Aristotle

“Emotional intelligent people use self-awareness to their advantage to assess a situation, get perspective, listen without judgment, process, and hold back from reacting head on. At times, it means the decision to sit on your decision. By thinking over your situation rationally, without drama, you’ll eventually arrive at other, more sane conclusions.”

Marcel Schwantes

“Never stop because you are afraid – you are never so likely to be wrong.”

Fridtjof Nansen

“We are dangerous when we are not conscious of our responsibility for how we behave, think, and feel.”

Marshall B. Rosenberg

“What really matters for success, character, happiness and life long achievements is a definite set of emotional skills – your EQ — not just purely cognitive abilities that are measured by conventional IQ tests.”

Daniel Goleman

“Whatever is begun in anger, ends in shame.”

Benjamin Franklin

“If you are interested in emotions, learning about them will satisfy your curiosity. If you depend upon emotional knowledge in your job, learning more about emotions would likely help.”

John Mayer

“Do not judge me by my successes, judge me by how many times I fell down and got back up again.”

Nelson Mandela

“When dealing with people, remember you are not dealing with creatures of logic, but with creatures of emotion.”

Dale Carnegie

“It is very important to understand that emotional intelligence is not the opposite of intelligence, it is not the triumph of heart over head – it is the unique intersection of both.”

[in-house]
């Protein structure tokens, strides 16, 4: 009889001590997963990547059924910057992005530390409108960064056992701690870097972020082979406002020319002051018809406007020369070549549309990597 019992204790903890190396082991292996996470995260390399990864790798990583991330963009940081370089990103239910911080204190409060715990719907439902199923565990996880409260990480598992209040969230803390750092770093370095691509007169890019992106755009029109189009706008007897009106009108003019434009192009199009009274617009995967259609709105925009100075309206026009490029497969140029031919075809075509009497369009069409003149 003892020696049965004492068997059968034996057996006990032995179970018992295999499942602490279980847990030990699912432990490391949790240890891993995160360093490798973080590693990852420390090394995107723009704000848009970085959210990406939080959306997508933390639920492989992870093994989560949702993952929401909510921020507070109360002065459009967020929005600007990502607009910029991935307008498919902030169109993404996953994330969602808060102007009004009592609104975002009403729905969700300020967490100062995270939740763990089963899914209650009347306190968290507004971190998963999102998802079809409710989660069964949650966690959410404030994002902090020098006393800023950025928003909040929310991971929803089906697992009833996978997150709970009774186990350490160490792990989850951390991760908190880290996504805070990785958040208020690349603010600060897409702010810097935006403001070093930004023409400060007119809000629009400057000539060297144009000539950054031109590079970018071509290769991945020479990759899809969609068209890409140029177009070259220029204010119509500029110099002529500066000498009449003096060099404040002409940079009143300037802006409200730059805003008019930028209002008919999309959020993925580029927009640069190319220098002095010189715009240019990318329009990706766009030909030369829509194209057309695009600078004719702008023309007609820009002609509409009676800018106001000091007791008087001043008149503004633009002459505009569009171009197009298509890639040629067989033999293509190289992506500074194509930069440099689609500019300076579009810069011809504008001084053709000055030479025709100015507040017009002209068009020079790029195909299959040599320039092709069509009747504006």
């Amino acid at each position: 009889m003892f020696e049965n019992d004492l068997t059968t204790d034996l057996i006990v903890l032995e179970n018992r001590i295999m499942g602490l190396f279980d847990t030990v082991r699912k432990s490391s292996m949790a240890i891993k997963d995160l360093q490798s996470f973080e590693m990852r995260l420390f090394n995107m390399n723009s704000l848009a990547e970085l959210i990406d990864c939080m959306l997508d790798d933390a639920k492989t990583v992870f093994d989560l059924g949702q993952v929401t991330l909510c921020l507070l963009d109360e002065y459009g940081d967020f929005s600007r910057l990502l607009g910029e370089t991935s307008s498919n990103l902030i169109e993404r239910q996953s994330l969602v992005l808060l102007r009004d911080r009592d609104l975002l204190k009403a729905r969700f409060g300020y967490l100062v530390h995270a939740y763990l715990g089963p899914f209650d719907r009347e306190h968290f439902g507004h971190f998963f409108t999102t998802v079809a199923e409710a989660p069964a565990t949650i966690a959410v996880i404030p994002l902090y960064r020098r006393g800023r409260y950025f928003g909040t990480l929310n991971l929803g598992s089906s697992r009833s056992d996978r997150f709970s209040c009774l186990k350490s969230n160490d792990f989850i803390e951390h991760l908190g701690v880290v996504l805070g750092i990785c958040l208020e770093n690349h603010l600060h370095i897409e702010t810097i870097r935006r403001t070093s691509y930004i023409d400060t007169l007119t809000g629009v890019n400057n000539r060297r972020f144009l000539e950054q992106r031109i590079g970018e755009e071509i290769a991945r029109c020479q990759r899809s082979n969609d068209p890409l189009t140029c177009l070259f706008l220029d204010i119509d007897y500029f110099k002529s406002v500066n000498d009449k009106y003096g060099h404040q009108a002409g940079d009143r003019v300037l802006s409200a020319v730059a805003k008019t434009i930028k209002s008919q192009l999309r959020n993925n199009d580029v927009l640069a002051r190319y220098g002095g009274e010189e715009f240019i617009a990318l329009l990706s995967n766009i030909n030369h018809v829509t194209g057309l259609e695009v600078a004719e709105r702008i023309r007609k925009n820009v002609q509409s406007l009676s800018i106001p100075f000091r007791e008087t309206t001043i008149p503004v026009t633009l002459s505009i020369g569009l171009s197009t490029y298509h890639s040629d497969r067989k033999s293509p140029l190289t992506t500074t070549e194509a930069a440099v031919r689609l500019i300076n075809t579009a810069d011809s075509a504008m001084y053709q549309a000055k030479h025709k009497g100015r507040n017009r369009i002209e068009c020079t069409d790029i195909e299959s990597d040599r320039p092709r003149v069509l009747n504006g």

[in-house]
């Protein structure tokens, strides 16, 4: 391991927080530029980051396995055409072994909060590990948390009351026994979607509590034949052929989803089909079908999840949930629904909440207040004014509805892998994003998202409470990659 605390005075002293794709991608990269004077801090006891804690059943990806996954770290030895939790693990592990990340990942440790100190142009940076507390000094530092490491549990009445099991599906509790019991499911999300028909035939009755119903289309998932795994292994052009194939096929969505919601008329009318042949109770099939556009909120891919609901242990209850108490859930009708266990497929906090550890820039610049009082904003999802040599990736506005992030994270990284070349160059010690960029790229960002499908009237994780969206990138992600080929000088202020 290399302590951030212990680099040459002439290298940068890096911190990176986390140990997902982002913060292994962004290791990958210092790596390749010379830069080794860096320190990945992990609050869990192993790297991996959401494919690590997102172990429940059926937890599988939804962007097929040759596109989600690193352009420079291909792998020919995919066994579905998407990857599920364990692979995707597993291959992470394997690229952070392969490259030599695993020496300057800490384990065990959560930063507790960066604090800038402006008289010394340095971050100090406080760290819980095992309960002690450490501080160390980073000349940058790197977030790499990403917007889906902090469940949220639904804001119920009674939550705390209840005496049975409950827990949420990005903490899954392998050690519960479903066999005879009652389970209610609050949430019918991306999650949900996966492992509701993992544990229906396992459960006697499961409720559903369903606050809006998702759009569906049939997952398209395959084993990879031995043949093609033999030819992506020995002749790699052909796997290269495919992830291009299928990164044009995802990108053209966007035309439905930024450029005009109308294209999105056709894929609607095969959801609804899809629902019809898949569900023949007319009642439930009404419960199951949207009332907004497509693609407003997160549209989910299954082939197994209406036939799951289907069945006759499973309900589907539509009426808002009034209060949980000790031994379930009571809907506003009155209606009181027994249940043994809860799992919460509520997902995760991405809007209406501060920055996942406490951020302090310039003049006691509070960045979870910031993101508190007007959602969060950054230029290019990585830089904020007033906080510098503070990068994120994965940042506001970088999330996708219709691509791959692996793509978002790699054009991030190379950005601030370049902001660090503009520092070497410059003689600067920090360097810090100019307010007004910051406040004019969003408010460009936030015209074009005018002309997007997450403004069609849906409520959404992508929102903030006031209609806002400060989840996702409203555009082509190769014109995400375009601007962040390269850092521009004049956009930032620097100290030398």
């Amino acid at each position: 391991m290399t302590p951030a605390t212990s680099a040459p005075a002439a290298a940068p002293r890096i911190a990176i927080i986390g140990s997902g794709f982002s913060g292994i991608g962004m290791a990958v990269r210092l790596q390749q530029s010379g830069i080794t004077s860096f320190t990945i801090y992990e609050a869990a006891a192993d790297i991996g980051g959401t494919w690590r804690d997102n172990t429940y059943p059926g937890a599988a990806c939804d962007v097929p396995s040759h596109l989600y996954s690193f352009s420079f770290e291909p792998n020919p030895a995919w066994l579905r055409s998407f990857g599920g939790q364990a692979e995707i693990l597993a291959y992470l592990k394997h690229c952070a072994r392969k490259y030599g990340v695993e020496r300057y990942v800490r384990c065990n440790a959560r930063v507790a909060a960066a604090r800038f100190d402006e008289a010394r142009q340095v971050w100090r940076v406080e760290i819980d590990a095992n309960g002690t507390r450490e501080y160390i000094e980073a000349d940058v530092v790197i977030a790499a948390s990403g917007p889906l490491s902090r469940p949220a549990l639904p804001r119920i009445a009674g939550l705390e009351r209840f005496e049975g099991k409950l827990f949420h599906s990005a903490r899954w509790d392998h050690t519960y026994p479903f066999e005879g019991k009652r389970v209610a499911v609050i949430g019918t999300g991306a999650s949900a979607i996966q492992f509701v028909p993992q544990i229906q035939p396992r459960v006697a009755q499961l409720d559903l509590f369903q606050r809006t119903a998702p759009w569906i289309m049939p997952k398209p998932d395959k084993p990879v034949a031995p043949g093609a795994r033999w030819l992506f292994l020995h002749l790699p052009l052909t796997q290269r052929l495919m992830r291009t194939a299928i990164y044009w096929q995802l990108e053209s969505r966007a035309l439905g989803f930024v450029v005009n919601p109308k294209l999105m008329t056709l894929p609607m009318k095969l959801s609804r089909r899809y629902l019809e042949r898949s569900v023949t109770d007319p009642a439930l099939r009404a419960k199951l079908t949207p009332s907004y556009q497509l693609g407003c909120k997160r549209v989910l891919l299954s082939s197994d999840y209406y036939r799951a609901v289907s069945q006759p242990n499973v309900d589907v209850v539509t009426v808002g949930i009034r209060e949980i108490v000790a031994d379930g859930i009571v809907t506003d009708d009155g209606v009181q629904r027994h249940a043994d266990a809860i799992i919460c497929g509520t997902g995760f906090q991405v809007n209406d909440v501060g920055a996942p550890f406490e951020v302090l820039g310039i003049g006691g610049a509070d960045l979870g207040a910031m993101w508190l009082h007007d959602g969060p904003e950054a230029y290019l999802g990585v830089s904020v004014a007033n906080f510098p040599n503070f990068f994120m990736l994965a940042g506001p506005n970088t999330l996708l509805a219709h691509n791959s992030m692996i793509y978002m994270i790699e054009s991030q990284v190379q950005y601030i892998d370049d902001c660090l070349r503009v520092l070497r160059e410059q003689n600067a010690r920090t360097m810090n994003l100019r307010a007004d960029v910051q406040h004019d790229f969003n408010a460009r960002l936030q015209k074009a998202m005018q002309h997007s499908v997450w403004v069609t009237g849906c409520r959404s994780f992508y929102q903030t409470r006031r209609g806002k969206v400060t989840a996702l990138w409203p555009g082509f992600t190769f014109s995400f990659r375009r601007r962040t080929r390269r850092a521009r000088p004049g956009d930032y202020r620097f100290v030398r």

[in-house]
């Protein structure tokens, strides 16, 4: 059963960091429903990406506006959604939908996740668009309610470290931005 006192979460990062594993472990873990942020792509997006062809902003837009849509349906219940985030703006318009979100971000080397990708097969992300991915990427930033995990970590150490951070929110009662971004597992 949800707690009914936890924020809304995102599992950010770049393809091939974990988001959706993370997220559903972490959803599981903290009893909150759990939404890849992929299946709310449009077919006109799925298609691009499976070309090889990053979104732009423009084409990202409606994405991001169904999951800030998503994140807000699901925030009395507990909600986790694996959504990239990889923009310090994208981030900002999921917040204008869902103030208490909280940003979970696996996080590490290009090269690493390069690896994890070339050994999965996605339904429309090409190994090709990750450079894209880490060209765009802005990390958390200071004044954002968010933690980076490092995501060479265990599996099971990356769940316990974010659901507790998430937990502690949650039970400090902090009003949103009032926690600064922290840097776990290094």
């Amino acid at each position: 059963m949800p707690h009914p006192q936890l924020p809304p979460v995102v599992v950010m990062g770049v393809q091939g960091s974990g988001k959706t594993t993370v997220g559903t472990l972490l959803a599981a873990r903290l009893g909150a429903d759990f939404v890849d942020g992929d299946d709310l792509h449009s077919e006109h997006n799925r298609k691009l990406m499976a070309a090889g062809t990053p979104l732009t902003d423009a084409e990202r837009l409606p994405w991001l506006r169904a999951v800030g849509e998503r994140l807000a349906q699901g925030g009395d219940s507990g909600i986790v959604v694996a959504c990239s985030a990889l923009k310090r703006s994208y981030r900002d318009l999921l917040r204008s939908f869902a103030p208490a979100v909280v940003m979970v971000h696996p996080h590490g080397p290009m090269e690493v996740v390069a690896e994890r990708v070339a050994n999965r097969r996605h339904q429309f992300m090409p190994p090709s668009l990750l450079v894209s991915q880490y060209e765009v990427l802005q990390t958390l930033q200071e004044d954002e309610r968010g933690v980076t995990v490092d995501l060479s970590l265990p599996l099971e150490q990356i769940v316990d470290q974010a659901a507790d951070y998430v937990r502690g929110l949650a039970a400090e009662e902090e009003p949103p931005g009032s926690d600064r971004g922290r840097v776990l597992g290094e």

David Caruso

“Until you make the unconscious conscious, it will direct your life and you will call it fate.”

Carl Jung

“It takes something more than intelligence to act intelligently.”

Fyodor Dostoyevsky

“No doubt emotional intelligence is more rare than book smarts, but my experience says it is actually more important in the making of a leader. You just can’t ignore it.”

Jack Welch

“Emotional intelligence is what humans are good at and that’s not a sideshow. That’s the cutting edge of human intelligence.”

Ray Kurzweil

“Emotional intelligence is the ability to sense, understand, and effectively apply the power and acumen of emotions as a source of human energy, information, connection, and influence.”

Robert K. Cooper

“The strength of character and emotional intelligence to face your failures and learn from them are at the core of success.”

Robert Kiyosaki

“Surround yourself with amazingly intelligent men and women. The people I work with not only are smarter than I am, possessing both intellectual and emotional intelligence, but also share my determination to succeed. I will not make an important decision without them.”

George Steinbrenner

“What I’ve come to realize is that emotional intelligence was the only way I knew how to lead, and is, in my option, the only way to inspire real change.”

Kevin Allen

 

A Take-Home Message